- On governance - both communities tend to be positive to the prospect that after so many years of division and enmity, an environment of partnership and cooperation would be created by a Comprehensive Settlement. On the other hand, both communities express the fear that power sharing will prove very difficult in practice and serious challenges in implementing the agreement would arise.
- On property - both communities express deep concerns about the current status quo: Greek Cypriots, because they do not have access to their properties in the north; and Turkish Cypriots, because the disputed nature of the properties they are currently using in combination with their lack of access to their original properties in the south makes them feel like they own nothing. While for these reasons both communities have motives for change in the property regime, they diverge in the actual solutions they propose.
- On security - the two communities are at odds regarding the future role of Turkey, with Turkish Cypriots strongly supporting and Greek Cypriots strongly opposing the continuation of Turkish guarantees. Having said that, neither community opposes a potential role for the European Union in ensuring the implementation of the agreement, and both support the notion that security threats should begin to be categorized so that the solution to each challenge can be found on its own merits.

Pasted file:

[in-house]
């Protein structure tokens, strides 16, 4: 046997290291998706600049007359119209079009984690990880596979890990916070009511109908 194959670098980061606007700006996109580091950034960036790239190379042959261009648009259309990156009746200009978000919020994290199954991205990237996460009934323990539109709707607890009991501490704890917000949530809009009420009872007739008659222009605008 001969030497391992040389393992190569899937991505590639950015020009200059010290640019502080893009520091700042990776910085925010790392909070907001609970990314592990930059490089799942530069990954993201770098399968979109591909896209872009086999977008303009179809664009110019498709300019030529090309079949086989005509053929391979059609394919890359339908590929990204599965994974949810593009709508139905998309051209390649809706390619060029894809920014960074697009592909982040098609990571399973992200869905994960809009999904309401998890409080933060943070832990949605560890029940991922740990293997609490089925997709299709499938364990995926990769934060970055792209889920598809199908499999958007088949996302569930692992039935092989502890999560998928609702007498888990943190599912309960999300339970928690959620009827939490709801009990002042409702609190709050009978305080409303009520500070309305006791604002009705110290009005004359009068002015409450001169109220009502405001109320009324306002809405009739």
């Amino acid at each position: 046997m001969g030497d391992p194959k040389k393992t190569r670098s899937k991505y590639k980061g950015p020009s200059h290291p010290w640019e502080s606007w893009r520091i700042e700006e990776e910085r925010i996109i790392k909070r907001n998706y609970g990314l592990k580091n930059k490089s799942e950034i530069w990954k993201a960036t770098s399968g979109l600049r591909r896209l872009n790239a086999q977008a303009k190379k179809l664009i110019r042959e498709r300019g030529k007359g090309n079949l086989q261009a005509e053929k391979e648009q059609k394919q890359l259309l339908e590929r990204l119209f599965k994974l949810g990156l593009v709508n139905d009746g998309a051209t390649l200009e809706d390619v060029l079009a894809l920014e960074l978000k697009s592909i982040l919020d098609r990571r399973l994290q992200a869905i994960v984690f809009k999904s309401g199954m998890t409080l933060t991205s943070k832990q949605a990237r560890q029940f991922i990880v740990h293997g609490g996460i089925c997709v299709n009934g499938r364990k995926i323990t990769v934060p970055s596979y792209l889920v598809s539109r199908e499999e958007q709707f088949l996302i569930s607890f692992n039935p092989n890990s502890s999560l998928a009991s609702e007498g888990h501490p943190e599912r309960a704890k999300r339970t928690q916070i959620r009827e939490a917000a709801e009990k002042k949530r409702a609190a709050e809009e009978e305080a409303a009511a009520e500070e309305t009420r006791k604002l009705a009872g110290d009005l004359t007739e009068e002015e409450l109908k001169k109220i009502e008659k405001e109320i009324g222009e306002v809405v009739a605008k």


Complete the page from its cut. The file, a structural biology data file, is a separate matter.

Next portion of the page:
- On the economy - both communities express hope that a solution would, on the whole, increase levels of economic activity, investment and prosperity. At the same time, some economic fears are expressed though these differ in the two communities: Greek Cypriots fear that they will be asked to shoulder the financial burden of the solution’s implementation, while Turkish Cypriots fear that they would be dominated by an influx of Greek Cypriot capital.
The public event on the 27th June 2011 follows a successful meeting held on 20th June 2011: 'Towards Sustainstable Development in a Federal Cyprus: Challenges and Opportunities'.
The event included calls for participatory processes to deal with specific island-wide challenges and reinforced the findings of the latest recommendations of the’ Cyprus 2015’ report on Sustainable Development in Cyprus.
Speaker, Environmental Engineer, Sibel Paralik highlighted that the challenge of water scarcity must be addressed collectively with the participation of farmers, water authority officials, and water experts.
The challenges relating to the introduction of sustainable construction practices were featured in the talk by Architect Andreas Lordos who stressed the need for the participation of town planners, architects, engineers and building end users.